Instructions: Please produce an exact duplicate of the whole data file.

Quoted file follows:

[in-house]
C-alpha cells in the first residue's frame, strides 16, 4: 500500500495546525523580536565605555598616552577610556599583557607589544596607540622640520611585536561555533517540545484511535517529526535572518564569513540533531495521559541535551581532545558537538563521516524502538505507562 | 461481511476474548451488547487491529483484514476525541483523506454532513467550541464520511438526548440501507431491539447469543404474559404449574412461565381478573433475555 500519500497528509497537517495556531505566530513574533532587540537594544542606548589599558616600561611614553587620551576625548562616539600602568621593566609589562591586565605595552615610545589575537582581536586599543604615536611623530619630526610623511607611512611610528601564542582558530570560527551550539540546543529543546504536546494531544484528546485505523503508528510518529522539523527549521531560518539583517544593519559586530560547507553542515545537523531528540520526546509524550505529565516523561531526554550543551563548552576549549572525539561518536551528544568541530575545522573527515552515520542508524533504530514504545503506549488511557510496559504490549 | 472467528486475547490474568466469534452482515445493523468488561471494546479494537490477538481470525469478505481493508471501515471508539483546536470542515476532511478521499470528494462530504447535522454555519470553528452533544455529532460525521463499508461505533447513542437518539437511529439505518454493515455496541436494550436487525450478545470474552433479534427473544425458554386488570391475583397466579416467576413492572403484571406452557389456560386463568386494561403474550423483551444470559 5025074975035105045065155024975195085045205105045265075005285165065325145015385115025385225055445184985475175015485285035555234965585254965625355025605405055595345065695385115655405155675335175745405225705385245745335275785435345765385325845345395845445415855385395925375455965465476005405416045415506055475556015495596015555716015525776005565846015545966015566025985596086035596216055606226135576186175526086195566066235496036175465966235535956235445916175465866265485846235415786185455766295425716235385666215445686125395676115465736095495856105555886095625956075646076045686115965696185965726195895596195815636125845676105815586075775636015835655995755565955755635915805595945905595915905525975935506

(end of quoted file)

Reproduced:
[in-house]
C-alpha cells in the first residue's frame, strides 16, 4: 500500500495546525523580536565605555598616552577610556599583557607589544596607540622640520611585536561555533517540545484511535517529526535572518564569513540533531495521559541535551581532545558537538563521516524502538505507562 | 461481511476474548451488547487491529483484514476525541483523506454532513467550541464520511438526548440501507431491539447469543404474559404449574412461565381478573433475555 500519500497528509497537517495556531505566530513574533532587540537594544542606548589599558616600561611614553587620551576625548562616539600602568621593566609589562591586565605595552615610545589575537582581536586599543604615536611623530619630526610623511607611512611610528601564542582558530570560527551550539540546543529543546504536546494531544484528546485505523503508528510518529522539523527549521531560518539583517544593519559586530560547507553542515545537523531528540520526546509524550505529565516523561531526554550543551563548552576549549572525539561518536551528544568541530575545522573527515552515520542508524533504530514504545503506549488511557510496559504490549 | 472467528486475547490474568466469534452482515445493523468488561471494546479494537490477538481470525469478505481493508471501515471508539483546536470542515476532511478521499470528494462530504447535522454555519470553528452533544455529532460525521463499508461505533447513542437518539437511529439505518454493515455496541436494550436487525450478545470474552433479534427473544425458554386488570391475583397466579416467576413492572403484571406452557389456560386463568386494561403474550423483551444470559 5025074975035105045065155024975195085045205105045265075005285165065325145015385115025385225055445184985475175015485285035555234965585254965625355025605405055595345065695385115655405155675335175745405225705385245745335275785435345765385325845345395845445415855385395925375455965465476005405416045415506055475556015495596015555716015525776005565846015545966015566025985596086035596216055606226135576186175526086195566066235496036175465966235535956235445916175465866265485846235415786185455766295425716235385666215445686125395676115465736095495856105555886095625956075646076045686115965696185965726195895596195815636125845676105815586075775636015835655995755565955755635915805595945905595915905525975935506